|Photo: Eliza Wiley/Independent Record|
|Kathy Moore of Three Forks, Montana waits at the Capitol in Helena to voice her opposition to House Bill 161, which would repeal the Medical Marijuana Act.|
Opponents of a bill that would repeal a 2004 voter-passed medical marijuana law outnumbered supporters by 3-to-1 among those signed up to speak to the Montana House on Wednesday.
House Bill 161, sponsored by House Speaker Mike Milburn (R-Cascade) was at issue before the House Human Services Committee, reports Charles S. Johnson at The Billings Gazette. The preliminary count of people signed up to speak showed 86 opponents and 28 supporters of repealing the state’s medical marijuana law.
The committee took no immediate action on the bill.
Milburn complained about the huge increase in numbers of people obtaining medical marijuana cards, with more than 28,000 patients now in Montana. He bemoaned “what it has done to Montana” and its schools, cities and towns with “the increased use of marijuana by teens.”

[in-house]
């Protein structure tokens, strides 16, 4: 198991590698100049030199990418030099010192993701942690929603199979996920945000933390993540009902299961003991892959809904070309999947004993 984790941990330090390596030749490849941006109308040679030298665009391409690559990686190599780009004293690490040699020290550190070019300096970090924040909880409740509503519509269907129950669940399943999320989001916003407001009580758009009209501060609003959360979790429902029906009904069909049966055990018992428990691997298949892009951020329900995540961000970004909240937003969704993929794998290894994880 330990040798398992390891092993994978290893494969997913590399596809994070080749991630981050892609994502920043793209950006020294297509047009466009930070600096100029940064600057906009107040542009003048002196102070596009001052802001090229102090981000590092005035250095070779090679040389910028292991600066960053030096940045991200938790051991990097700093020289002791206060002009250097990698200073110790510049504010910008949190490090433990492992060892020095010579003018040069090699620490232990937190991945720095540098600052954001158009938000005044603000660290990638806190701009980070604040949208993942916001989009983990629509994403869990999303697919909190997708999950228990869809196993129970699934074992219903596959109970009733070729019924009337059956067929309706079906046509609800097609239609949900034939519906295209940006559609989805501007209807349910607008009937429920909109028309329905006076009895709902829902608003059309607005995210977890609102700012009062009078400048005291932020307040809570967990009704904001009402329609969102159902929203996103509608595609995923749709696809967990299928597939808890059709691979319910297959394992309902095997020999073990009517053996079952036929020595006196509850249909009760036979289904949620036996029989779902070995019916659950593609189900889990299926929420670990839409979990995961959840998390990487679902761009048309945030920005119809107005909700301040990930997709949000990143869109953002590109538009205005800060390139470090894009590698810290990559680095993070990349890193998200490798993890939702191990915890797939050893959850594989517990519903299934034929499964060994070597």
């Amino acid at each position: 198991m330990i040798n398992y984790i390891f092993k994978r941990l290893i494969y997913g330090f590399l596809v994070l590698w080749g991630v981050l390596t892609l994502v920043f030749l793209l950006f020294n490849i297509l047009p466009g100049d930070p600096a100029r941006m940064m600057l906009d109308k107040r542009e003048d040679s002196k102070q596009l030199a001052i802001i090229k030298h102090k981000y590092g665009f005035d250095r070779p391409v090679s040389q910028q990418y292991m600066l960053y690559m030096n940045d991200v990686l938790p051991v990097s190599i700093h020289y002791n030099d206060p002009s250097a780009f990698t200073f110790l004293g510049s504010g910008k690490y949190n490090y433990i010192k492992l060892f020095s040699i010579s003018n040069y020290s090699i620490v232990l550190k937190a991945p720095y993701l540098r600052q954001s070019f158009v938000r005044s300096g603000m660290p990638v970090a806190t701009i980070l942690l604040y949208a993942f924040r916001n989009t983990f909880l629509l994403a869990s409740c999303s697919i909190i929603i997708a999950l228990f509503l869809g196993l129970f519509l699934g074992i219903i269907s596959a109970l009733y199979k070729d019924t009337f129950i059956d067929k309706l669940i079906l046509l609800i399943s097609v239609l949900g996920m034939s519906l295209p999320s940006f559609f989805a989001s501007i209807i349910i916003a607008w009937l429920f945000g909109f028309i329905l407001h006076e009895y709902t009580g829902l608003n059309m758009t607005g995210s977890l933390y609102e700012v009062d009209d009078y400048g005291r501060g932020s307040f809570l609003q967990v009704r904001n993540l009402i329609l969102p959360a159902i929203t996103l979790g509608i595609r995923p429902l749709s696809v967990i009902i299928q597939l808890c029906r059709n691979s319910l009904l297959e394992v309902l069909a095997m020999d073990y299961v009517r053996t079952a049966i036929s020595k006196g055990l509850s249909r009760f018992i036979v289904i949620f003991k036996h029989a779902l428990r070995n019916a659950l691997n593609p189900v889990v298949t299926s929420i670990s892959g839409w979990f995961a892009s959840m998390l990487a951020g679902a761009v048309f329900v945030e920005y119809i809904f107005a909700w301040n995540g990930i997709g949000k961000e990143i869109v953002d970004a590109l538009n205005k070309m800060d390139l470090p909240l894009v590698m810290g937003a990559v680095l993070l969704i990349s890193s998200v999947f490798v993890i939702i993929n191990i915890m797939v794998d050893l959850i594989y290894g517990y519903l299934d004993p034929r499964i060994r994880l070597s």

“So it’s no longer an issue of medical marijuana,” Milburn claimed. “It’s an issue of marijuana. We’ve opened the floodgate. It’s like Hurricane Katrina. We’re not talking about the dikes holding back the water anymore. We’re talking about how do you rebuild the city.”
|Photo: Eliza Wiley/Independent Record|
|Rep. Mike Milburn (R-Cascade), Speaker of the Montana House and sponsor of HB 161, begins Wednesday’s hearing for the bill, which would repeal Montana’s Medical Marijuana Act.|
Milburn dramatically claimed Montana is fast “developing a reputation” nationally as being a place “where people can come and buy their marijuana.”
Then this over-dramatic, pompous windbag actually claimed there are no scientific studies that prove marijuana has any medicinal value.
“We need to shut this industry down,” Milburn said. “We need to take another look at it. We need to start over. We need to do it in a calculated and reasonable fashion,” he said, ironically while showing absolutely no sign of any capacity for calculation or reason, either.